I’m not fond of George Galloway; he is a publicity junkie but also an unsavoury character who has lined up with Assad of Syria, Nigel Farage and Saddam Hussain, called the White Helmets terrorists and denied the genocide of the Uyghurs by the Chinese communists. It says a lot about our failures as a Muslim community that we have not produced someone who can represent our communities in parliament or respond to and exploit situations like Gaza the way he has. However, politicians and the media have presented his election as some sort of attack on “British democracy”. In fact, it’s British democracy at work. In a preferential or proportional voting system, he might not have stood a chance as second preferences would have worked against him, but our politicians have opposed any reform of “first past the post” for decades. There are many MPs who won their seats on the basis of less than 40%, let alone 50, or on the basis of a small turnout such as in this case. This was a free and fair election and an unpleasant individual won it because of the miscalculations of others, Starmer in particular. It was not a coup. Nobody was assassinated. There were no riots or other violence. It was our electoral system working the way it always has.

Over the past couple of weeks, Tories have been ratcheting up Islamophobic rhetoric, accusing anti-genocide protesters of dominating the streets and intimidating MPs (based on no evidence that I can discern); Lee Anderson was suspended for claiming that the mayor of London, Sadiq Khan, was in the pocket of Islamists, resulting in an outcry from other Tory MPs and party members despite it being plainly untrue. Suella Braverman wrote in the Telegraph that “the truth is that the Islamists, the extremists and the anti-Semites are in charge now” having “bullied our country into submission”, among a number of right-wing canards: that the streets and universities weren’t safe for Jews, that people are afraid of being called racists or Islamophobes, that blasphemy laws have been introduced by the backdoor resulting in a teacher being hounded out of his job (in fact, the cartoons in question are racist, as anyone who has seen them will understand), as well as the Israeli atrocity propaganda about mass rape on 7th October and the claims that Israel’s genocide in Gaza is a “noble mission to recover those poor hostages”. The Telegraph’s politics account tweeted out a link to a write-up of the article without so much as a scare quote around Braverman’s accusations; not that long ago, a respectable newspaper would have dismissed anyone making such claims as a dangerous lunatic; much milder claims about Jews or Zionists have resulted in a swift expulsion from the Labour party (even when Corbyn was leader) and would do in the Tory party as well.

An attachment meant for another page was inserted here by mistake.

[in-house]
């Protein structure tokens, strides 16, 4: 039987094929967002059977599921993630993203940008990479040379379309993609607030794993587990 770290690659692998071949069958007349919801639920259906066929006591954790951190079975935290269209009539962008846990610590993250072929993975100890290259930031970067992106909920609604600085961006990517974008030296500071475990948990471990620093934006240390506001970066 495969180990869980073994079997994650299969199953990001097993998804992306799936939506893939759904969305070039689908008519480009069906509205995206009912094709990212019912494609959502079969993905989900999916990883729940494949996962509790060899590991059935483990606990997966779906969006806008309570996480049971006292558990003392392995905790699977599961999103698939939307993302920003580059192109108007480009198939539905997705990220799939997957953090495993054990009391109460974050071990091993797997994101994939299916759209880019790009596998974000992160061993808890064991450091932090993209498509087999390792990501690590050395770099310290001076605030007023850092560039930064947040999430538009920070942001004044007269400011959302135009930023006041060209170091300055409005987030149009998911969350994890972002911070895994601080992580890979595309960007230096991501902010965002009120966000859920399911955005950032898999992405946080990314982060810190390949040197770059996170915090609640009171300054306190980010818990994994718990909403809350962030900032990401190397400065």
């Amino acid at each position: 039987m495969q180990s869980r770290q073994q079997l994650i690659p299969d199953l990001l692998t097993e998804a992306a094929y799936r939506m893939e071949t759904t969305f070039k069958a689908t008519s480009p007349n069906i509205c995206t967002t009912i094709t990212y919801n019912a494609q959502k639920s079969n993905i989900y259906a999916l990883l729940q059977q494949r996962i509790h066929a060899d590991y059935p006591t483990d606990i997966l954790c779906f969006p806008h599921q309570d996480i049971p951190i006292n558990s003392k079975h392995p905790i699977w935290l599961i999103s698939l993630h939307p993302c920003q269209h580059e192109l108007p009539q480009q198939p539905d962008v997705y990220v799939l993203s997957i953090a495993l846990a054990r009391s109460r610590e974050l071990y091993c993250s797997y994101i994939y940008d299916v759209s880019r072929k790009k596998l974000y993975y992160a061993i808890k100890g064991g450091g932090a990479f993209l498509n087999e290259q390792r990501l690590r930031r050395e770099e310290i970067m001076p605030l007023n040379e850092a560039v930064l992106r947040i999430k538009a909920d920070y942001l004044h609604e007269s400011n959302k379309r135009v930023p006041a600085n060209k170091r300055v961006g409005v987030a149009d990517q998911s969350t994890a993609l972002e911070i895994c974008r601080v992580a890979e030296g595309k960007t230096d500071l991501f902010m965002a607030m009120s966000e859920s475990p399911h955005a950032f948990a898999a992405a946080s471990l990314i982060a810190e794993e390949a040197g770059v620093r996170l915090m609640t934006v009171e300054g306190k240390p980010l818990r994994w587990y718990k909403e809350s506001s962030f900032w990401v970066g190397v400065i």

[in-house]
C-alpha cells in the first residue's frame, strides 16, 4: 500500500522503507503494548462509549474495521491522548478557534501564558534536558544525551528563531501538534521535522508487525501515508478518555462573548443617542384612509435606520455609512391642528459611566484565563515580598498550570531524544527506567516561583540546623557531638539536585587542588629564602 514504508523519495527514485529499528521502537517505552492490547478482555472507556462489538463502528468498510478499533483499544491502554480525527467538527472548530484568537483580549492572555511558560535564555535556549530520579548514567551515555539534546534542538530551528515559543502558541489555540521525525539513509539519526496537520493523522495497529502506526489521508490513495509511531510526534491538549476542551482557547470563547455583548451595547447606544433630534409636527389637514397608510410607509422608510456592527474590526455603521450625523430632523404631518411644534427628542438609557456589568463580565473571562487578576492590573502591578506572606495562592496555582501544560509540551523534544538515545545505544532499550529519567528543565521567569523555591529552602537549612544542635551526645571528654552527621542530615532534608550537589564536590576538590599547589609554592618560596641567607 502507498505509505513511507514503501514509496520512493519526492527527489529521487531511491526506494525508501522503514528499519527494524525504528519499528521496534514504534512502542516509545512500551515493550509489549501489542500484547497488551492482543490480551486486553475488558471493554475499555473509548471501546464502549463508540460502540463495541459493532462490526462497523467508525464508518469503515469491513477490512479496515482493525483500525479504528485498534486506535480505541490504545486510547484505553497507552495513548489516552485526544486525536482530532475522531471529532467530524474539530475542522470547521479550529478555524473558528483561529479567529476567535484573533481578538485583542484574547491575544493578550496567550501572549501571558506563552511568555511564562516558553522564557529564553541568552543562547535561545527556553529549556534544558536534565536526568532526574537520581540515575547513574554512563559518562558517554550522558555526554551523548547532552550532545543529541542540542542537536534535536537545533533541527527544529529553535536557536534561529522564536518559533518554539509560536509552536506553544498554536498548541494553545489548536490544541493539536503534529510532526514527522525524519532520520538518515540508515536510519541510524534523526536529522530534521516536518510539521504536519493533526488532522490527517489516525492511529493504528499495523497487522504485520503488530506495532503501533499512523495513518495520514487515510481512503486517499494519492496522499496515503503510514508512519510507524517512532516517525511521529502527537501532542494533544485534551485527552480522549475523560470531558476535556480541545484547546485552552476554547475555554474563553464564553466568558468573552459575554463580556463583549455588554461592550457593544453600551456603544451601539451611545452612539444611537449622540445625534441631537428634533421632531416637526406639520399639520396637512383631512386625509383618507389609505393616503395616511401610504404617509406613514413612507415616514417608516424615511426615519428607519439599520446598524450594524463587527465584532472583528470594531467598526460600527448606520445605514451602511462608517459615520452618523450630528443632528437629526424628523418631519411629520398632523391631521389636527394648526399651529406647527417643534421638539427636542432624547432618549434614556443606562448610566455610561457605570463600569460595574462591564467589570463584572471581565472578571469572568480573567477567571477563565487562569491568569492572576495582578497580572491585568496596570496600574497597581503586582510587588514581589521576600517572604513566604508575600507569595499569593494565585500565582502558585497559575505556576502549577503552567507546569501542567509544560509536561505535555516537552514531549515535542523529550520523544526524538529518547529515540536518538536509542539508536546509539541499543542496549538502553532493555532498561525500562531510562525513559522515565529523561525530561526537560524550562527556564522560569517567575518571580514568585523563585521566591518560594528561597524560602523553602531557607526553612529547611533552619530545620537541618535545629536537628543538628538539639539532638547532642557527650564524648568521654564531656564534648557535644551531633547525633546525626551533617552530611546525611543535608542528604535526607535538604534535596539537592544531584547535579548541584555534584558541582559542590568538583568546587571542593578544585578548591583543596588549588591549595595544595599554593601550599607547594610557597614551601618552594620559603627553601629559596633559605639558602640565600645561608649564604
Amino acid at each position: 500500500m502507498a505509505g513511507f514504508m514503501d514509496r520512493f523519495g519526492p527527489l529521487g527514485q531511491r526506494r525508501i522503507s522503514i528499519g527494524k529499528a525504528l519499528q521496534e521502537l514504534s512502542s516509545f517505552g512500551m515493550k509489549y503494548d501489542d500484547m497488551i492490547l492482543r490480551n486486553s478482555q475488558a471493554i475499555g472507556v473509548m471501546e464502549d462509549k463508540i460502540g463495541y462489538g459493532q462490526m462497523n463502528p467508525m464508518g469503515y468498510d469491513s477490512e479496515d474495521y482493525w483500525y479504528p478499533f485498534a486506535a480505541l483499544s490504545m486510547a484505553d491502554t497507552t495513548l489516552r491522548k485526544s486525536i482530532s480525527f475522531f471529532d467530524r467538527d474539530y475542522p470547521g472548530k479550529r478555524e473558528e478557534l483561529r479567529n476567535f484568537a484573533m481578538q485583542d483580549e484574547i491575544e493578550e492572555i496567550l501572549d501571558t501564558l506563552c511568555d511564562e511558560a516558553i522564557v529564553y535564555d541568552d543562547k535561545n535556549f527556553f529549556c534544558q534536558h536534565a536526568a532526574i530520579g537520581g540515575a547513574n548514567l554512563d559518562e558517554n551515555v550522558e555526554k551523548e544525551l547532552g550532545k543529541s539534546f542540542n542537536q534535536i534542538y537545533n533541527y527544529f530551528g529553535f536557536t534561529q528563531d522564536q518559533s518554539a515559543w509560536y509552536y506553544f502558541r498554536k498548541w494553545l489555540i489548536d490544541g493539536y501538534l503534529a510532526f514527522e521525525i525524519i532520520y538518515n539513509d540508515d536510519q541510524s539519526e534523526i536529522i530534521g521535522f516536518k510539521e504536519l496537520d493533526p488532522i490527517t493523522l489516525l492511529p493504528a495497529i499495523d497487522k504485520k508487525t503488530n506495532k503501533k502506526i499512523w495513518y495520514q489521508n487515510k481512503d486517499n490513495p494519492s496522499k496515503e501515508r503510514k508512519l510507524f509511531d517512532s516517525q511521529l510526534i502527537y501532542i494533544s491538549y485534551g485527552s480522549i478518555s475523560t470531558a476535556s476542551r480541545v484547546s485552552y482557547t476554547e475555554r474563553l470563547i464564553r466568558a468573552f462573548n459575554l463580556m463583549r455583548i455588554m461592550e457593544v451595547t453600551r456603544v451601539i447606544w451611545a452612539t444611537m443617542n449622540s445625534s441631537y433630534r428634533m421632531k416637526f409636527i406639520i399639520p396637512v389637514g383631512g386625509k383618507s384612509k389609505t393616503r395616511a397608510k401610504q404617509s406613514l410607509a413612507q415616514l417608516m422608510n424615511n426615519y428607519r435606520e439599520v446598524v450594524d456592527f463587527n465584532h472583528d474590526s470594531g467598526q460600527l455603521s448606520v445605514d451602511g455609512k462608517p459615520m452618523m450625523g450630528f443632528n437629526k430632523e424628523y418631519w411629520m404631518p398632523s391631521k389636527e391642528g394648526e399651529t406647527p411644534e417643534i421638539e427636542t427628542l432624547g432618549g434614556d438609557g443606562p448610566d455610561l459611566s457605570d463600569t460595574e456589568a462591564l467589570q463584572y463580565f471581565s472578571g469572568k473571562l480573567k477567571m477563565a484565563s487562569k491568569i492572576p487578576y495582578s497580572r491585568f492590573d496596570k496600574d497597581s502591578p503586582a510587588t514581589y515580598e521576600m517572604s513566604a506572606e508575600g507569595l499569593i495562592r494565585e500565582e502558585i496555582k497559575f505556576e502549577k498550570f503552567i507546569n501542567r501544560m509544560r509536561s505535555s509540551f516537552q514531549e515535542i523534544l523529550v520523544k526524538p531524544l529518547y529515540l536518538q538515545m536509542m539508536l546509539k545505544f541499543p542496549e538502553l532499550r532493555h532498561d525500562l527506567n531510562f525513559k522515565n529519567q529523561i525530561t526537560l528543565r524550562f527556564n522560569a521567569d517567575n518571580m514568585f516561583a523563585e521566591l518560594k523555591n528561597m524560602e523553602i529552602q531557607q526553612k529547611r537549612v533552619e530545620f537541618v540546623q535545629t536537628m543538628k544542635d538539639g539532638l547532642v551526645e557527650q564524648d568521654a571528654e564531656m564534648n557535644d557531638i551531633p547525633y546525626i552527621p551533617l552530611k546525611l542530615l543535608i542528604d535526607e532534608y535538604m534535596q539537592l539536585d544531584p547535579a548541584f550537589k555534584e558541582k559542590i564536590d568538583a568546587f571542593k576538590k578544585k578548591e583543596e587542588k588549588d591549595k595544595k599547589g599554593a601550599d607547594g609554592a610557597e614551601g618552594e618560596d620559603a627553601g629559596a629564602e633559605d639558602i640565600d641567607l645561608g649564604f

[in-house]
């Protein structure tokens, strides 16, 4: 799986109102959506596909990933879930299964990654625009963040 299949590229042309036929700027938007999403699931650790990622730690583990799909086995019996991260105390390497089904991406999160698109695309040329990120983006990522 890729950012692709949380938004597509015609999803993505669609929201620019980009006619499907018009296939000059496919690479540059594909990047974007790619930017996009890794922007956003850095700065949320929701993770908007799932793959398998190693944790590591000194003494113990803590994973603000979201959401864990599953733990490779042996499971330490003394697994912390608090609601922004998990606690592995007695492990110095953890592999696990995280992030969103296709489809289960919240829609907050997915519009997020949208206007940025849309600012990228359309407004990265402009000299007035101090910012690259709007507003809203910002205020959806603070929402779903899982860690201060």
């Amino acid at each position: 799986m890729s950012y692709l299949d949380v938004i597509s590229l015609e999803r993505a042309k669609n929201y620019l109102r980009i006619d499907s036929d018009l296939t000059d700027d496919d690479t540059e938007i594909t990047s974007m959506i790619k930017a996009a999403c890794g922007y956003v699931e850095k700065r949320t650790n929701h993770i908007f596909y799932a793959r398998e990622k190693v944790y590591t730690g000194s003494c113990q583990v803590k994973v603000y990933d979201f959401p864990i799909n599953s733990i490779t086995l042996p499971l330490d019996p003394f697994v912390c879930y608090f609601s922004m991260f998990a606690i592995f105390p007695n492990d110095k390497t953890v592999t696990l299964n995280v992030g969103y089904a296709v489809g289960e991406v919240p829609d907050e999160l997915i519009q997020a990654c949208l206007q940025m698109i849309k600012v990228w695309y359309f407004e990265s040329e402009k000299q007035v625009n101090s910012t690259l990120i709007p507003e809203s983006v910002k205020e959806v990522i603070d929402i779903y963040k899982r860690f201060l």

And then, last night the prime minister, Rishi Sunak, gave a speech at the 10 Downing Street lectern (normally reserved for major announcements, of which there were none — such as outlines for new laws, for example) repeating a lot of the same tropes as in Braverman’s article, alleging that there had been a “shocking increase in extremist disruption and criminality” and that “what started as protests on our streets has descended into intimidation, threats and planned acts of violence”, as if we all knew which acts. He gave the usual blandishments about British tolerance and how you can be Hindu or Muslim or Jewish and still British, told us that “the faith of Islam” has nothing to do with the “extremist political ideology of Islamism”, likened ‘antisemitism’ (the term favoured by the Jewish community) with “anti-Muslim hatred” (rejecting the term favoured by the Muslim community) and called Britain “the world’s most successful multi-ethnic, multi-faith democracy” (note that he didn’t use the term ‘multicultural’). He alleged that “our streets have been hijacked by small groups that are hostile to our values and have no respect for our democratic traditions” and accused Islamists and the far right of feeding off each other and of spreading the ‘poison’ of extremism. He used phrases like ‘they’ and “these groups” a lot, accusing unnamed factions of teaching that Britain is on the wrong side of history, is a racist country or is responsible for all the evil in the world, or that the system is rigged against them; these sound like the talking points of the Left, not the far right and certainly not Islamists. Towards the end, he made a threatening overture to “those who choose to continue to protest”, informing us, “you have a chance in the coming weeks to show that you can protest decently, peacefully and with empathy for your fellow citizens”.